When is a service not a service? When it’s a First TransPennine Express service.
Oh yes, this is going to be one almighty gripe about our privatised rail service.
I rely on the First TransPennine Express rail service to commute to work every day. It’s a long commute with no viable alternative, so it’s important to me.
The First TransPennine Express rolling stock is not great. It’s basically a bus on rails, which is not really good enough for the inter-city route the service covers. The leg-room is hopelessly inadequate and everyday it is standing room only. The over crowding is so bad that every day the conductor (do they still call them conductors?) makes an announcement apologising for the overcrowding. In my view, an apology is only worth something if something is done about it. Unfortunately, nothing ever is done about it.
Anyway, that is not what I’m moaning about today.
Because of the overcrowding, I make seat reservations for every journey, and as I have an annual season ticket I make batch reservations for a few months at a time. This week I went to make my reservations and was told that there were no reservations allowed for my morning commute.
At the station where I make the reservations they had no further information so I phoned the First TransPennine Express customer support and after being passed around a bit I got to talk to someone. What they told me was just incredible.
When I asked why I was not allowed to make seat reservations on my regular train I was told it was because of staffing shortages.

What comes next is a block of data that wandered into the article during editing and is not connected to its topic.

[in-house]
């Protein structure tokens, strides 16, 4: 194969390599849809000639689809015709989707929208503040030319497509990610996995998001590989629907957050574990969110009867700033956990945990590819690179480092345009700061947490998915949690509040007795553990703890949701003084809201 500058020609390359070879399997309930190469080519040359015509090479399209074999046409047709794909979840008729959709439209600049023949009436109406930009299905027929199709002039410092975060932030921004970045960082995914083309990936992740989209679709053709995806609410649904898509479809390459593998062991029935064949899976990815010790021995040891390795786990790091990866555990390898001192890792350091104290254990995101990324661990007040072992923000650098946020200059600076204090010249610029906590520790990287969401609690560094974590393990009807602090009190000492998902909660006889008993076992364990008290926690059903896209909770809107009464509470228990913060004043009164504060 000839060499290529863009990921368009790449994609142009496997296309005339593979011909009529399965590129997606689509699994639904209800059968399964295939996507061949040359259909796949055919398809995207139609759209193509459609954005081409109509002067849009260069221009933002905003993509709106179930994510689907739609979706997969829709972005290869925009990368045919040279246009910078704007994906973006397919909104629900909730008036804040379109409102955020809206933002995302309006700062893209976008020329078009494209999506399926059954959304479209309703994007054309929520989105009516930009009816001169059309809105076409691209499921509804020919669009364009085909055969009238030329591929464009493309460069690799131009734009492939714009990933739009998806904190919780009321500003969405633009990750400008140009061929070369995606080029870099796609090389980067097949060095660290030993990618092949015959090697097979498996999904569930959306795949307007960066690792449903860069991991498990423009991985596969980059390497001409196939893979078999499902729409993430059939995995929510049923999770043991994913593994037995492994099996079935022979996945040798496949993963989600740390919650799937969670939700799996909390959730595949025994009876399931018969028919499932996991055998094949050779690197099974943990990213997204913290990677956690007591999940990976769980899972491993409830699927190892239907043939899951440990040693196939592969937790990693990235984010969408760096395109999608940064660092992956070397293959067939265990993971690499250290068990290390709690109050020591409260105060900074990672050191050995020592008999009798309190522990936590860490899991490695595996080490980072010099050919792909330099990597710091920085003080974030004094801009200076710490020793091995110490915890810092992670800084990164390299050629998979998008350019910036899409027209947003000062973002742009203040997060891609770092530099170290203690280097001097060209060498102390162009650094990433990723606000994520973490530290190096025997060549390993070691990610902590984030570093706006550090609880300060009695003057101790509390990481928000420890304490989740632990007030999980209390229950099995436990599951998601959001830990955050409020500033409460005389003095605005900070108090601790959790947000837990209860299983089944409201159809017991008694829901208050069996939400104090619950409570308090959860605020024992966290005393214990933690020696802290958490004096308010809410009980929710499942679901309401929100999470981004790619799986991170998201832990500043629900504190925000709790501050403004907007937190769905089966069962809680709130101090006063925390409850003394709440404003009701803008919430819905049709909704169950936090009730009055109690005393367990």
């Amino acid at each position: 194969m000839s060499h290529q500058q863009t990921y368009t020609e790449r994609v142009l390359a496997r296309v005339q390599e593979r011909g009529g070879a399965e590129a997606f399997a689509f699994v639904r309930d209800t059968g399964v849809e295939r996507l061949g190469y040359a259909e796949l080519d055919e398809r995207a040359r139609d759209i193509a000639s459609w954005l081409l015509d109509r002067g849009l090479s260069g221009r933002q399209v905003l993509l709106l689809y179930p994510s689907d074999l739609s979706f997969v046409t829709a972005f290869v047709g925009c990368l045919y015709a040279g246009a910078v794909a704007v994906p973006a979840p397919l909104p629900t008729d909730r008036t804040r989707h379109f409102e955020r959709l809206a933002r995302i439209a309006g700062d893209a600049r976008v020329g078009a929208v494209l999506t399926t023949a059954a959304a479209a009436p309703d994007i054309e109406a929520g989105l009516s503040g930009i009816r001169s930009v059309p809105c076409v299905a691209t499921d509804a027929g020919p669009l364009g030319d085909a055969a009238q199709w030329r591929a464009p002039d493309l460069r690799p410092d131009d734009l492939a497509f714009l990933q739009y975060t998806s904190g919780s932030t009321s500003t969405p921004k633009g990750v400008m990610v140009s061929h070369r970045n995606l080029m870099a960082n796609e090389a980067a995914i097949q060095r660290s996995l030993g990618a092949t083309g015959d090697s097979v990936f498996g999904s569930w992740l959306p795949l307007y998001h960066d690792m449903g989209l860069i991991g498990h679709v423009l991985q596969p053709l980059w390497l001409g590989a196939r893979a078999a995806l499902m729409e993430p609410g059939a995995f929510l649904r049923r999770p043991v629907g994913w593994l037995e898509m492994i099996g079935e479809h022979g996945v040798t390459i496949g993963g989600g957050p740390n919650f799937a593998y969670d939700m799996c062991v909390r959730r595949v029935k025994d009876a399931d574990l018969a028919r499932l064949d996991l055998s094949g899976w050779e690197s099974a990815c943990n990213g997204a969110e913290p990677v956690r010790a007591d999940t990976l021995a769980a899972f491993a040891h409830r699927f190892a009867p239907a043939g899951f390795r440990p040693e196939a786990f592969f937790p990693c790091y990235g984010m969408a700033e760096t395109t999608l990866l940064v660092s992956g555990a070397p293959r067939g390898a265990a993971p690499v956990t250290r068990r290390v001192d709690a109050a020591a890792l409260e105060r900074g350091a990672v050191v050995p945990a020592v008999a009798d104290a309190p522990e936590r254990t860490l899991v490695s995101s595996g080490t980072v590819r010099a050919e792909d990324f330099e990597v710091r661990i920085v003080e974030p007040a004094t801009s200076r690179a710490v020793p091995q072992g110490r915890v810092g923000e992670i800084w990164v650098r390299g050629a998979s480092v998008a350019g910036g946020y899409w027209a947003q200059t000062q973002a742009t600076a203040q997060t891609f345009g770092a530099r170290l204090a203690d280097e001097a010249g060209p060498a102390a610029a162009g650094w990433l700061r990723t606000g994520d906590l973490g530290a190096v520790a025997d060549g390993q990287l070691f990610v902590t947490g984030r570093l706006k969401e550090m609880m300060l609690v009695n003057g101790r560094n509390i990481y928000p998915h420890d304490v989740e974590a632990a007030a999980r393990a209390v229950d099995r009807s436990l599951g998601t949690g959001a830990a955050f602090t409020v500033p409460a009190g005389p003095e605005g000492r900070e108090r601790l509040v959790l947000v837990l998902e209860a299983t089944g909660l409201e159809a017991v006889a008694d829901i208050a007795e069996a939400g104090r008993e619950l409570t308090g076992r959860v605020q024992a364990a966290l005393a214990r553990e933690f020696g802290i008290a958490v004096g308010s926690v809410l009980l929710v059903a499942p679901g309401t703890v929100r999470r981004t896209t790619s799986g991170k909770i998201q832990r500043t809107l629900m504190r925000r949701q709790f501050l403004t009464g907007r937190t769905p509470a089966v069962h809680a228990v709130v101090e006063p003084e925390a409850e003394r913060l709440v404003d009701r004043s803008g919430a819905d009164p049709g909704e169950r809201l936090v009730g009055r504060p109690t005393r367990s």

“What do you mean?”, I asked.
“Well, we don’t have enough drivers to cover all the services we offer, so a few services may have to be cancelled if we can’t find a driver that day. We had planned to cover all services by offering overtime to drivers, but that hasn’t quite covered it.
“But your service has been alright, it’s only effected one other services so far. Not allowing reservations is only a precaution.”
“Hold on”, I said, “You’re telling me that on any given morning my train could be cancelled because you don’t have enough drivers to deliver your service?”
“I’m afraid so, so do check online before setting off.”
Suddenly, not being able to make seat reservations was not my primary concern.
These train companies make a lot of money, thay charge a lot for fares (it’s only just economical for me to commute to work) and they get a lot of government subsidy to run trains. Why can’t they employ, train and pay enough wages to drivers so they can provide the service they said they would provide?
Jeremy Corbyn is right, we need to re-nationalise the railways as soon as possible.